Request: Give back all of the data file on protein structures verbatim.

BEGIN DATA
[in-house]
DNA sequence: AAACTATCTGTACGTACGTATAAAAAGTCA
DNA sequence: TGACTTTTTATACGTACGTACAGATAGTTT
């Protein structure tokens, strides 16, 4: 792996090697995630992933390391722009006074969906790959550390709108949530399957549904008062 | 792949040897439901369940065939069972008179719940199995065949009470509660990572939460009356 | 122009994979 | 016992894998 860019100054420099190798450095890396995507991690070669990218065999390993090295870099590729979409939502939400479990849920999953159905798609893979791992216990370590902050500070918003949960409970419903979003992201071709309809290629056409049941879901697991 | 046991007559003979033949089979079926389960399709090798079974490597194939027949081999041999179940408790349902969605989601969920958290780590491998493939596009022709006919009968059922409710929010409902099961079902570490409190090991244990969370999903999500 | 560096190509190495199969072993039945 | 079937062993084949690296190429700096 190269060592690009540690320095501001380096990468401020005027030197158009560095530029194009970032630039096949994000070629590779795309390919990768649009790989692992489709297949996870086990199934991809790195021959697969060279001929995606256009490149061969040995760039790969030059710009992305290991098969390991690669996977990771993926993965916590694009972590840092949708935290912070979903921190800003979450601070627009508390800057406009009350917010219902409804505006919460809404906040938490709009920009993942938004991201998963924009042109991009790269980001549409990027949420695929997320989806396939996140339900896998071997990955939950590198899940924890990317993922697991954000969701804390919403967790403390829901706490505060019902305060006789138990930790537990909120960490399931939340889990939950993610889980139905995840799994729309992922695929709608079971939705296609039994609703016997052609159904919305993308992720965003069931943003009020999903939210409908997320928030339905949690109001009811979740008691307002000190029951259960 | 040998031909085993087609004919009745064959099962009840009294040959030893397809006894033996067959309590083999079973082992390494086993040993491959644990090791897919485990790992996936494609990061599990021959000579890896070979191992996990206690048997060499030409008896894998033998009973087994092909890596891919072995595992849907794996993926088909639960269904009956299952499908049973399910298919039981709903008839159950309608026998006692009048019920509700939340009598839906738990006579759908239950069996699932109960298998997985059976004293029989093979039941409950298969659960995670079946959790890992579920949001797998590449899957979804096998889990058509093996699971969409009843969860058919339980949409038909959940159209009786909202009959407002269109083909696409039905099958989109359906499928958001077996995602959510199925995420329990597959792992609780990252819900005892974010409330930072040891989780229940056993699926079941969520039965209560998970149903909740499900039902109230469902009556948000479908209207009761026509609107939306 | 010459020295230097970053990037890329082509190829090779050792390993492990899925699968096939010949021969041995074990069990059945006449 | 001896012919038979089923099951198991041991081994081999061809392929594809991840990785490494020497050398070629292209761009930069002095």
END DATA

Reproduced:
[in-house]
DNA sequence: AAACTATCTGTACGTACGTATAAAAAGTCA
DNA sequence: TGACTTTTTATACGTACGTACAGATAGTTT
């Protein structure tokens, strides 16, 4: 792996090697995630992933390391722009006074969906790959550390709108949530399957549904008062 | 792949040897439901369940065939069972008179719940199995065949009470509660990572939460009356 | 122009994979 | 016992894998 860019100054420099190798450095890396995507991690070669990218065999390993090295870099590729979409939502939400479990849920999953159905798609893979791992216990370590902050500070918003949960409970419903979003992201071709309809290629056409049941879901697991 | 046991007559003979033949089979079926389960399709090798079974490597194939027949081999041999179940408790349902969605989601969920958290780590491998493939596009022709006919009968059922409710929010409902099961079902570490409190090991244990969370999903999500 | 560096190509190495199969072993039945 | 079937062993084949690296190429700096 190269060592690009540690320095501001380096990468401020005027030197158009560095530029194009970032630039096949994000070629590779795309390919990768649009790989692992489709297949996870086990199934991809790195021959697969060279001929995606256009490149061969040995760039790969030059710009992305290991098969390991690669996977990771993926993965916590694009972590840092949708935290912070979903921190800003979450601070627009508390800057406009009350917010219902409804505006919460809404906040938490709009920009993942938004991201998963924009042109991009790269980001549409990027949420695929997320989806396939996140339900896998071997990955939950590198899940924890990317993922697991954000969701804390919403967790403390829901706490505060019902305060006789138990930790537990909120960490399931939340889990939950993610889980139905995840799994729309992922695929709608079971939705296609039994609703016997052609159904919305993308992720965003069931943003009020999903939210409908997320928030339905949690109001009811979740008691307002000190029951259960 | 040998031909085993087609004919009745064959099962009840009294040959030893397809006894033996067959309590083999079973082992390494086993040993491959644990090791897919485990790992996936494609990061599990021959000579890896070979191992996990206690048997060499030409008896894998033998009973087994092909890596891919072995595992849907794996993926088909639960269904009956299952499908049973399910298919039981709903008839159950309608026998006692009048019920509700939340009598839906738990006579759908239950069996699932109960298998997985059976004293029989093979039941409950298969659960995670079946959790890992579920949001797998590449899957979804096998889990058509093996699971969409009843969860058919339980949409038909959940159209009786909202009959407002269109083909696409039905099958989109359906499928958001077996995602959510199925995420329990597959792992609780990252819900005892974010409330930072040891989780229940056993699926079941969520039965209560998970149903909740499900039902109230469902009556948000479908209207009761026509609107939306 | 010459020295230097970053990037890329082509190829090779050792390993492990899925699968096939010949021969041995074990069990059945006449 | 001896012919038979089923099951198991041991081994081999061809392929594809991840990785490494020497050398070629292209761009930069002095």